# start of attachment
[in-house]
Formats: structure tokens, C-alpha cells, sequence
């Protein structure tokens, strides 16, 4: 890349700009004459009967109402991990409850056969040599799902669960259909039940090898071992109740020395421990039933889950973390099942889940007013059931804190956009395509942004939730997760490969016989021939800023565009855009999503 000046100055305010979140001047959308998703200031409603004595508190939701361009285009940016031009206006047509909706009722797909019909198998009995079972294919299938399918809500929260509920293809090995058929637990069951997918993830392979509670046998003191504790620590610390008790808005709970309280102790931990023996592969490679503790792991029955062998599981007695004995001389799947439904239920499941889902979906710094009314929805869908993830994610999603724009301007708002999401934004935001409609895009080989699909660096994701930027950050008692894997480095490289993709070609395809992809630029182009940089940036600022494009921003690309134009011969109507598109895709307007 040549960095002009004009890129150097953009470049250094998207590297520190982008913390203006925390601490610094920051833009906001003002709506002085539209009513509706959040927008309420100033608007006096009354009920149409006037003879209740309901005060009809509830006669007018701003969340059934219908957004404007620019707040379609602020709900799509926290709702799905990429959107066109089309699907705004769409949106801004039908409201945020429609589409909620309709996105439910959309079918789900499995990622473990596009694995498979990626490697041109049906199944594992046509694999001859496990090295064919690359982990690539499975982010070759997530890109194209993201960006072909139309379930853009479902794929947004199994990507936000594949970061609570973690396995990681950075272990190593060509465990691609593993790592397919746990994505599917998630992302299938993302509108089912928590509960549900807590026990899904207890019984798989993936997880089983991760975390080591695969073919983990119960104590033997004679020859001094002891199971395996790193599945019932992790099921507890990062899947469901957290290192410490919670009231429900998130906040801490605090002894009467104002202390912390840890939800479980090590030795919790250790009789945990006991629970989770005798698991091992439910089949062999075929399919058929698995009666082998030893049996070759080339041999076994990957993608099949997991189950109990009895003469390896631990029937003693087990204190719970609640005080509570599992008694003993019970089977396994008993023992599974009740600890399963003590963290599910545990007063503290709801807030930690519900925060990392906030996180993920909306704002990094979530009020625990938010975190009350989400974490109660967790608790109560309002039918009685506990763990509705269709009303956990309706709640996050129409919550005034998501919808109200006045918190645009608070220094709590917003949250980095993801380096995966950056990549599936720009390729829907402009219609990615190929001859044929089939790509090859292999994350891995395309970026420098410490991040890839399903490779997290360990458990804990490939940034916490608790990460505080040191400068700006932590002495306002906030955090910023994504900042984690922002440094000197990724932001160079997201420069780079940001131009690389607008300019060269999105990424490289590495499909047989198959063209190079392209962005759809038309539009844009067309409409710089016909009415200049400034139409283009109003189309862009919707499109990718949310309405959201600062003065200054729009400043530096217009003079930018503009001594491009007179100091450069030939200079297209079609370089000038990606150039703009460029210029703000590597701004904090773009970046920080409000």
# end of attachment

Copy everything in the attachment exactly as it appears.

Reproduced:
[in-house]
Formats: structure tokens, C-alpha cells, sequence
């Protein structure tokens, strides 16, 4: 890349700009004459009967109402991990409850056969040599799902669960259909039940090898071992109740020395421990039933889950973390099942889940007013059931804190956009395509942004939730997760490969016989021939800023565009855009999503 000046100055305010979140001047959308998703200031409603004595508190939701361009285009940016031009206006047509909706009722797909019909198998009995079972294919299938399918809500929260509920293809090995058929637990069951997918993830392979509670046998003191504790620590610390008790808005709970309280102790931990023996592969490679503790792991029955062998599981007695004995001389799947439904239920499941889902979906710094009314929805869908993830994610999603724009301007708002999401934004935001409609895009080989699909660096994701930027950050008692894997480095490289993709070609395809992809630029182009940089940036600022494009921003690309134009011969109507598109895709307007 040549960095002009004009890129150097953009470049250094998207590297520190982008913390203006925390601490610094920051833009906001003002709506002085539209009513509706959040927008309420100033608007006096009354009920149409006037003879209740309901005060009809509830006669007018701003969340059934219908957004404007620019707040379609602020709900799509926290709702799905990429959107066109089309699907705004769409949106801004039908409201945020429609589409909620309709996105439910959309079918789900499995990622473990596009694995498979990626490697041109049906199944594992046509694999001859496990090295064919690359982990690539499975982010070759997530890109194209993201960006072909139309379930853009479902794929947004199994990507936000594949970061609570973690396995990681950075272990190593060509465990691609593993790592397919746990994505599917998630992302299938993302509108089912928590509960549900807590026990899904207890019984798989993936997880089983991760975390080591695969073919983990119960104590033997004679020859001094002891199971395996790193599945019932992790099921507890990062899947469901957290290192410490919670009231429900998130906040801490605090002894009467104002202390912390840890939800479980090590030795919790250790009789945990006991629970989770005798698991091992439910089949062999075929399919058929698995009666082998030893049996070759080339041999076994990957993608099949997991189950109990009895003469390896631990029937003693087990204190719970609640005080509570599992008694003993019970089977396994008993023992599974009740600890399963003590963290599910545990007063503290709801807030930690519900925060990392906030996180993920909306704002990094979530009020625990938010975190009350989400974490109660967790608790109560309002039918009685506990763990509705269709009303956990309706709640996050129409919550005034998501919808109200006045918190645009608070220094709590917003949250980095993801380096995966950056990549599936720009390729829907402009219609990615190929001859044929089939790509090859292999994350891995395309970026420098410490991040890839399903490779997290360990458990804990490939940034916490608790990460505080040191400068700006932590002495306002906030955090910023994504900042984690922002440094000197990724932001160079997201420069780079940001131009690389607008300019060269999105990424490289590495499909047989198959063209190079392209962005759809038309539009844009067309409409710089016909009415200049400034139409283009109003189309862009919707499109990718949310309405959201600062003065200054729009400043530096217009003079930018503009001594491009007179100091450069030939200079297209079609370089000038990606150039703009460029210029703000590597701004904090773009970046920080409000």